On Aug. 8, many Burmese intellectuals and the general public commemorated the 25th anniversary of the bloody crackdown by the military government on the 8-8-88 pro-democracy movement. We have seen quiet funerals and sobbing parents of slain protesters, who still haven’t seen justice for the victims after all these years.
Maung Wun Tha was a journalist at the time of the uprising, but decided to join the movement and subsequently became a member of the National League for Democracy (NLD). He spent many years behind bars as a political prisoner for his actions.
During the political reforms in Burma over the past two years, Maung Wun Tha continued to write and fight for greater press freedom. We met several times in Rangoon after the country opened up. Although he had become more pragmatic and less idealistic, I could see that his heart was still in right place. He continued to fully support NLD leader Aung San Suu Kyi.
The humorist and poet Min Lu also experienced the 1988 bloodshed and its fallout first hand, but he managed to see the incompetent and thuggish generals that ran Burma in a more amusing light than most.
The late Snr-Gen Saw Maung came under heavy pressure following the crackdown and reportedly began drinking. He then started acting erratically, sometimes referring to himself as the reincarnation of an ancient Burmese king, Kyansittha, who founded the Pagan dynasty. At one point, Saw Maung was even seen waving his pistol in the air on a military golf course and screaming, “I am Kyansittha,” a reference meaning “the last remaining soldier” in Burmese.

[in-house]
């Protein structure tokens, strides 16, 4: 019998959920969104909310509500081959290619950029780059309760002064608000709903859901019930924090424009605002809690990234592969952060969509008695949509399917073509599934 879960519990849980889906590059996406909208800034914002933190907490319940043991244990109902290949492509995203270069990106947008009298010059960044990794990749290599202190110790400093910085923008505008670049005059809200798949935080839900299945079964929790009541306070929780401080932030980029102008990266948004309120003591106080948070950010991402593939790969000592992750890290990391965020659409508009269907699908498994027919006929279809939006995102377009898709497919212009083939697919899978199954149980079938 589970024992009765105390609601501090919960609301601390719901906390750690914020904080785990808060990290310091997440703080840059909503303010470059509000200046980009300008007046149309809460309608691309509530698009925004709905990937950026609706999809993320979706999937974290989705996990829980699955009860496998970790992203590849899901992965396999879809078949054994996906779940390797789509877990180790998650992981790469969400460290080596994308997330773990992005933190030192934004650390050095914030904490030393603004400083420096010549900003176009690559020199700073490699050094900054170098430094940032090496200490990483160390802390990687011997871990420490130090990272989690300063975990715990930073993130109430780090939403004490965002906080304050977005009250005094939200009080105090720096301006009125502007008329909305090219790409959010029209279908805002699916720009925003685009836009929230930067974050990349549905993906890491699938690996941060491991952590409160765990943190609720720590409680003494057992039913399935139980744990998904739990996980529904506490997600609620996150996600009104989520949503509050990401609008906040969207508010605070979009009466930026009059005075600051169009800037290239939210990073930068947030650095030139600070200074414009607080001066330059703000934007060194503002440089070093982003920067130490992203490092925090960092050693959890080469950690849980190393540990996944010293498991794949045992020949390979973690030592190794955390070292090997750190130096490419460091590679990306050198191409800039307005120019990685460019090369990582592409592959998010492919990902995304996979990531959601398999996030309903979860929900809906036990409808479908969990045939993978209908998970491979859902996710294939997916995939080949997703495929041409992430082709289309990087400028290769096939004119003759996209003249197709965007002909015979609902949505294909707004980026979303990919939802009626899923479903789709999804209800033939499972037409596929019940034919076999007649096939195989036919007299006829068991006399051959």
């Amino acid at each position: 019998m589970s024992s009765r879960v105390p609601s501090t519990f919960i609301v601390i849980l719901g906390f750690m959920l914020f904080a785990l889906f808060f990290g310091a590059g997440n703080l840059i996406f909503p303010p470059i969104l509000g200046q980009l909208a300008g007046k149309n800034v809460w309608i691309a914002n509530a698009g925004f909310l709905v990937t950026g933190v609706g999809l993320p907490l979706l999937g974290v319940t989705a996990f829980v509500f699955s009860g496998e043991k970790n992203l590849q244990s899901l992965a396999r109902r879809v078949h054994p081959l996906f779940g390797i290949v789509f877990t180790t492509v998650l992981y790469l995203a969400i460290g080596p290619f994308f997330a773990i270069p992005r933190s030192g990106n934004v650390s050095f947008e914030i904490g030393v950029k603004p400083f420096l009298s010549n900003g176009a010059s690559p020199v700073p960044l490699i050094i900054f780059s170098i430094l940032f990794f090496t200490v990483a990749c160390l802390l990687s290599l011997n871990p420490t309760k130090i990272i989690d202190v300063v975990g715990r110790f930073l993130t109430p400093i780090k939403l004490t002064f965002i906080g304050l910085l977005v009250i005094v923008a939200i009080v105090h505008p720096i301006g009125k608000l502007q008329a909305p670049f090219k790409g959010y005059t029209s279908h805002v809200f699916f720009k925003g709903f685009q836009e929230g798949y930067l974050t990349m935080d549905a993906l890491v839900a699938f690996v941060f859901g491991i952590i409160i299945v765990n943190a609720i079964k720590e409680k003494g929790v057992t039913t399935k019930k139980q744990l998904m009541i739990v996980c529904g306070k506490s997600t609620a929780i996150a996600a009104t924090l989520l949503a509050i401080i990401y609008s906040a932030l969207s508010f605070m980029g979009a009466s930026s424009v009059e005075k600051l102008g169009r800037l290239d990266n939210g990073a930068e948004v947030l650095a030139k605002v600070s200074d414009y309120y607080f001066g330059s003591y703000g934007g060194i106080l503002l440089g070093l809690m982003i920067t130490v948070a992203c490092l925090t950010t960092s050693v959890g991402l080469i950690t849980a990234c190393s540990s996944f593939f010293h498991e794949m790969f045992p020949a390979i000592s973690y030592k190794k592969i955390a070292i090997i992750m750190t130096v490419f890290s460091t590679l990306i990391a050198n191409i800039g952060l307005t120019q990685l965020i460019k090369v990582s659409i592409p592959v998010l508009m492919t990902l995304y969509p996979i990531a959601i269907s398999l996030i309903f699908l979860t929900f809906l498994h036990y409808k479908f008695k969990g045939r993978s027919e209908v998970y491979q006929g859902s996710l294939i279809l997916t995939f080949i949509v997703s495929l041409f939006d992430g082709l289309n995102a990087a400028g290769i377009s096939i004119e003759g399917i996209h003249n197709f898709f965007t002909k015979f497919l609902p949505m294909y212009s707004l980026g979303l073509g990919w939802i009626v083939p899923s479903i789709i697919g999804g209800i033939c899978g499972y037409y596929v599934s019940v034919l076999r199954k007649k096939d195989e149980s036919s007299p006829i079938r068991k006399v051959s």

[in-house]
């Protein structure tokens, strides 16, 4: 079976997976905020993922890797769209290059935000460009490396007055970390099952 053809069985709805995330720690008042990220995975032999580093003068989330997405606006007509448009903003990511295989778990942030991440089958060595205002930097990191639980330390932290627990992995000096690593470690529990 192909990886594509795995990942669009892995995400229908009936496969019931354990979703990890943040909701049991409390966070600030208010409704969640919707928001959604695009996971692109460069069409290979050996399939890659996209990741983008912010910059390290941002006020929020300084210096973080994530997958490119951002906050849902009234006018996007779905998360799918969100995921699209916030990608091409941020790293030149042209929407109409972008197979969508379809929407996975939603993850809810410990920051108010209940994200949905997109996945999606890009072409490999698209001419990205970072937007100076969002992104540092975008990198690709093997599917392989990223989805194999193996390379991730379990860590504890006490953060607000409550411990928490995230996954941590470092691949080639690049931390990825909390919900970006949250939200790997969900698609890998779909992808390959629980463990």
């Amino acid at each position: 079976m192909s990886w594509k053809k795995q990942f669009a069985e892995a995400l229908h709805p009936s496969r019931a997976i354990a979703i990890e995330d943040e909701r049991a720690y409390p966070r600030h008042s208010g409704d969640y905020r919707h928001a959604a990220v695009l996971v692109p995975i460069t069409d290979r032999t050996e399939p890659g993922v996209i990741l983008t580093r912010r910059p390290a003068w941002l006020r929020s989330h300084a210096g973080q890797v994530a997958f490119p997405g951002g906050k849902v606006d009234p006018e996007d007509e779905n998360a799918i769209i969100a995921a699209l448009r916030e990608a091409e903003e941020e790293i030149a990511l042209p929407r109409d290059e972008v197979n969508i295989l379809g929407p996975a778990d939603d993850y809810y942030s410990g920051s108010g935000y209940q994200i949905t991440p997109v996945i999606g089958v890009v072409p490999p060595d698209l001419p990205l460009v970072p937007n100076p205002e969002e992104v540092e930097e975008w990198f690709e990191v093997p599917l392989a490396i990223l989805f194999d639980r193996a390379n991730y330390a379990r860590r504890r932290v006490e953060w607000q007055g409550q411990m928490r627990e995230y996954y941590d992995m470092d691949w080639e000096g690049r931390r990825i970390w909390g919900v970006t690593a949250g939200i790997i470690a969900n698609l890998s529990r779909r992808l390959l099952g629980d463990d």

Some Burmese who loathed the generals found Saw Maung, despite his threats and intimidation, at least entertaining. His long speeches, which sometime lasted hours, became the target for nationwide jokes, with people discreetly laughing as they watched him fumble his way through a speech on television, or when they read the transcripts in the newspapers.
Following these events, Min Lu distributed a satirical poem called “What Has Become of Us?” It mocked Saw Maung’s bizarre behavior and the rest of the clueless generals who were busy “saving the nation.”
It was a highly acclaimed poem and widely read among the Burmese, who found in it a rare opportunity to smile at events in those dark days. Min Lu made them smile and laugh—offering the public a psychological defense against the brutal dictatorship. But Burma’s infamous intelligence units soon tracked him down and put him behind bars for years.
Likewise, Par Par Lay and his troupe “The Moustache Brothers” showed no fear of mocking the regime. In the 1990s, their performance at an NLD event drew hearty laughter from the audience but clearly angered the regime’s leaders.
Par Par Lay and his troupe were sentenced to seven years hard labor. They subsequently spent years toiling in labor camps. Last year, I visited Mandalay to meet them, but I didn’t see any hint of bitterness or regret about what they had gone through. They were warm and happy to see exiles like me come back to the country.
They told me the authorities had still placed a ban on The Moustache Brothers performances, but they made fun of the measures in jokes during events organized at their homes. Organizing performances there did not violate the government ban, and it cleverly allowed tourists to watch their shows and donate money to support the troupe.
In all of these four Burmese intellectuals that left us this month, I found the same shared dream: to see a peaceful and democratic country that is full of courage to resist authoritarian rulers. It was no surprise that the generals were afraid of these strong and proud individuals. It’s only a pity that they weren’t able to stay longer to see their life-long dream come true.